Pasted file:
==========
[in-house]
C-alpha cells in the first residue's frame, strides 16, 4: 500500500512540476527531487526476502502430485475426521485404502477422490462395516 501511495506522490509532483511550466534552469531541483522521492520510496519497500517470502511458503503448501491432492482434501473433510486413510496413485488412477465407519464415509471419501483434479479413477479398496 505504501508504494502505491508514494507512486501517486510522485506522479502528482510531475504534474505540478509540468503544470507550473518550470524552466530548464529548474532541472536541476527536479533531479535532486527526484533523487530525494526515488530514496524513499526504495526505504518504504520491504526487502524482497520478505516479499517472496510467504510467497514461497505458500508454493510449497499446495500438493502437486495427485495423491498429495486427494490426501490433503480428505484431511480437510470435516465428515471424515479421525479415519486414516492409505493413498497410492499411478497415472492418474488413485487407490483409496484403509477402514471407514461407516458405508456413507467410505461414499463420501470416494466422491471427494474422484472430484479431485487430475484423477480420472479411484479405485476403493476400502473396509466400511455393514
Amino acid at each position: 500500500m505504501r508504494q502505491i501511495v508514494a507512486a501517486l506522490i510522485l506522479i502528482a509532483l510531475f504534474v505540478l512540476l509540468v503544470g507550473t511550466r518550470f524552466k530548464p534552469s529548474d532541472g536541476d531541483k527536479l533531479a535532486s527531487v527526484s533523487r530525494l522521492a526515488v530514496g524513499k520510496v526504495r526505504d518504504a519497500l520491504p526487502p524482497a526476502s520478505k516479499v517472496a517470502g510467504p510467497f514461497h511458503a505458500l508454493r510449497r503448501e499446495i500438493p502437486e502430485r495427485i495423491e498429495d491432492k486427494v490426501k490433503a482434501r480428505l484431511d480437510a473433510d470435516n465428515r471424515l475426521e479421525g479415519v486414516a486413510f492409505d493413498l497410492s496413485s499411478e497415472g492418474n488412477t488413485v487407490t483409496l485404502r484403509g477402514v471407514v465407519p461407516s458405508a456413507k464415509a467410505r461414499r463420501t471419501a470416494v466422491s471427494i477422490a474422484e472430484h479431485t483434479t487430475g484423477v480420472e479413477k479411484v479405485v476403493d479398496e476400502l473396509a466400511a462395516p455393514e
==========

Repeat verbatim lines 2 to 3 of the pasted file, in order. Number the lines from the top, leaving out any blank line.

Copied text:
C-alpha cells in the first residue's frame, strides 16, 4: 500500500512540476527531487526476502502430485475426521485404502477422490462395516 501511495506522490509532483511550466534552469531541483522521492520510496519497500517470502511458503503448501491432492482434501473433510486413510496413485488412477465407519464415509471419501483434479479413477479398496 505504501508504494502505491508514494507512486501517486510522485506522479502528482510531475504534474505540478509540468503544470507550473518550470524552466530548464529548474532541472536541476527536479533531479535532486527526484533523487530525494526515488530514496524513499526504495526505504518504504520491504526487502524482497520478505516479499517472496510467504510467497514461497505458500508454493510449497499446495500438493502437486495427485495423491498429495486427494490426501490433503480428505484431511480437510470435516465428515471424515479421525479415519486414516492409505493413498497410492499411478497415472492418474488413485487407490483409496484403509477402514471407514461407516458405508456413507467410505461414499463420501470416494466422491471427494474422484472430484479431485487430475484423477480420472479411484479405485476403493476400502473396509466400511455393514
Amino acid at each position: 500500500m505504501r508504494q502505491i501511495v508514494a507512486a501517486l506522490i510522485l506522479i502528482a509532483l510531475f504534474v505540478l512540476l509540468v503544470g507550473t511550466r518550470f524552466k530548464p534552469s529548474d532541472g536541476d531541483k527536479l533531479a535532486s527531487v527526484s533523487r530525494l522521492a526515488v530514496g524513499k520510496v526504495r526505504d518504504a519497500l520491504p526487502p524482497a526476502s520478505k516479499v517472496a517470502g510467504p510467497f514461497h511458503a505458500l508454493r510449497r503448501e499446495i500438493p502437486e502430485r495427485i495423491e498429495d491432492k486427494v490426501k490433503a482434501r480428505l484431511d480437510a473433510d470435516n465428515r471424515l475426521e479421525g479415519v486414516a486413510f492409505d493413498l497410492s496413485s499411478e497415472g492418474n488412477t488413485v487407490t483409496l485404502r484403509g477402514v471407514v465407519p461407516s458405508a456413507k464415509a467410505r461414499r463420501t471419501a470416494v466422491s471427494i477422490a474422484e472430484h479431485t483434479t487430475g484423477v480420472e479413477k479411484v479405485v476403493d479398496e476400502l473396509a466400511a462395516p455393514e